Treasuries fell as economists said U.S. reports this week will show inflation is quickening and after Pacific Investment Management Co. reported that Bill Gross set a bet against government debt.
Longer maturities led the decline as the U.S. prepared to sell $32 billion of 3-year notes, $21 billion of 10-year debt and $13 billion of 30-year bonds in three daily auctions starting tomorrow. Pimco’s record-size $236 billion Total Return Fund had minus 3 percent of its assets in government and related debt, the Newport Beach, California-based company said on its website, after reducing the position to zero in February.
“There is a fear of inflation in the U.S.,” said Hiroki Shimazu, an economist in Tokyo at SMBC Nikko Securities Inc., a unit of Sumitomo Mitsui Financial Group Inc., Japan’s third- largest publicly traded bank by assets. “This week’s reports will be bad news for Treasuries.”
Ten-year rates increased two basis points to 3.59 percent as of 6:46 a.m. in London, according to Bloomberg Bond Trader prices. The 3.625 percent note maturing in February 2021 declined 1/8, or $1.25 per $1,000 face amount, to 100 7/32.
The Labor Department on April 15 will say consumer prices rose 0.5 percent last month from February, and gained 2.6 percent from March 2010, according to a Bloomberg News survey. Core prices, which exclude volatile food and fuel, increased 0.2 percent for a third month, another survey showed.
Labor Department figures earlier in the week will show wholesale prices and the cost of goods imported into the U.S. also climbed. So-called producer prices rose 1 percent in March, while import prices gained 2.2 percent, the surveys show.
The difference between yields on 10-year notes and Treasury Inflation Protected Securities, a gauge of trader expectations for consumer prices over the life of the debt, widened to 2.66 percentage points today, the most in three years.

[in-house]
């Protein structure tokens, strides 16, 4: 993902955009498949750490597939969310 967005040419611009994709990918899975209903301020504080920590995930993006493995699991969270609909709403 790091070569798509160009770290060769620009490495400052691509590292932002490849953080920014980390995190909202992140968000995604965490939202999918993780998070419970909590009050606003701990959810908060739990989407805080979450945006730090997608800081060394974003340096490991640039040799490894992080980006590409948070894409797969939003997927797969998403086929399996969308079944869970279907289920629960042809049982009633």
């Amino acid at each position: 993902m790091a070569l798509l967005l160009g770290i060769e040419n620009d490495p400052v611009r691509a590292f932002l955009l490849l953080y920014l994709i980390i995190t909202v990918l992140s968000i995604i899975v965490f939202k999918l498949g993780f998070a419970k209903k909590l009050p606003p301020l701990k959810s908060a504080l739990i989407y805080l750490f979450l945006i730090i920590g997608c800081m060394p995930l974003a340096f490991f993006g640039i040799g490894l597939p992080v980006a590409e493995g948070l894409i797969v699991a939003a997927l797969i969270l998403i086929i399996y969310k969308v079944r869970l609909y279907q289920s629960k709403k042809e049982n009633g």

Five-year inflation swaps rose to 2.70 percent on April 8, also the most since 2008. The securities allow investors to exchange fixed-interest rates for returns equivalent to the consumer price index.
Treasuries handed investors a 2.8 percent loss in the six months ended March 31, according to Bank of America Merrill Lynch’s Treasury Master index. The MSCI All Country World Index of stocks returned 14 percent in the period.
Yields are still below levels seen in the past decade. Ten- year rates climbed as high as 5.53 percent in May 2001. The figure has averaged 4.12 percent over the last 10 years.
Investors say they are seeing lawmaker resolve this year to trim the $1 trillion deficit.
“The market doesn’t care where you cut, as long as you are cutting, and we are starting to see that,” said Tad Rivelle, head of fixed-income investment at Los Angeles-based TCW Group Inc., which oversees about $115 billion. “The budget-cutting environment is bond friendly.”
Optimism that Congress will rein in spending has driven yields on 10-year U.S. notes to the lowest level relative to German bunds since September. Traders are paying the least to insure Treasuries against losses with credit-default swaps than at any time since August, according to CMA prices.
Budget cuts would mean the U.S. wouldn’t sell as much debt, which has grown to $9.13 trillion in marketable Treasuries from $4.34 billion in mid-2007 as the government boosted spending to pull the economy out of recession.
Pimco’s Gross increased cash and equivalents to 31 percent from 23 percent, making it the largest component for the first time in four years.
Gross has said he’s concerned about what will happen when the Federal Reserve stops buying Treasuries, after the securities fell for a second quarter. The central bank implemented a program in November to purchase $600 billion of debt by June 30 to sustain the economic expansion.
The Fed plans to scoop up $6.5 billion to $8.5 billion of debt due from October 2016 to March 2018 today.
“Their objective obviously is to improve the economy and to create jobs, but also to put a floor under the stock market, and we know that’s working,” Gross said April 1 in a radio interview on “Bloomberg Surveillance” hosted by Tom Keene. “The question remains, when the Fed stops buying Treasuries, does the private sector take the baton and run the last leg of the relay race?”
The Total Return Fund can have a so-called negative position by using derivatives, futures or by shorting.
Shorting is borrowing and selling an asset in anticipation of making a profit by buying it back after its price has fallen.
Pimco’s government-related holdings consist of sovereign bonds, Treasury Inflation Protected Securities, agency debt, interest rate swaps, Treasury futures and options and corporate securities guaranteed by the Federal Deposit Insurance Corp., according to the company.
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